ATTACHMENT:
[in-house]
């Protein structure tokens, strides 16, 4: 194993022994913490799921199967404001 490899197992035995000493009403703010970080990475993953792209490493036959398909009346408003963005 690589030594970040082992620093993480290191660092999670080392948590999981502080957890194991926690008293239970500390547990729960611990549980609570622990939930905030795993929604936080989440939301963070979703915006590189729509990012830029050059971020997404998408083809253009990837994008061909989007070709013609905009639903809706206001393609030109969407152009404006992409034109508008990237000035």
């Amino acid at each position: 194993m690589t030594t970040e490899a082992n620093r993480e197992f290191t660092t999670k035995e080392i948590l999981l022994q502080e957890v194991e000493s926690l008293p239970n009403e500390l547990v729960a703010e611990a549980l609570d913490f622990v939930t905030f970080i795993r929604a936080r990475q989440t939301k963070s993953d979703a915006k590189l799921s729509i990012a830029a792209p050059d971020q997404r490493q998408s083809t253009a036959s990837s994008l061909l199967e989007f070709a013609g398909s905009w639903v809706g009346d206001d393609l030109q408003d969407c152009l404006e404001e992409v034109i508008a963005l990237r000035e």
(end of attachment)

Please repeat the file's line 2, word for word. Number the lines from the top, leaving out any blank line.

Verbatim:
């Protein structure tokens, strides 16, 4: 194993022994913490799921199967404001 490899197992035995000493009403703010970080990475993953792209490493036959398909009346408003963005 690589030594970040082992620093993480290191660092999670080392948590999981502080957890194991926690008293239970500390547990729960611990549980609570622990939930905030795993929604936080989440939301963070979703915006590189729509990012830029050059971020997404998408083809253009990837994008061909989007070709013609905009639903809706206001393609030109969407152009404006992409034109508008990237000035």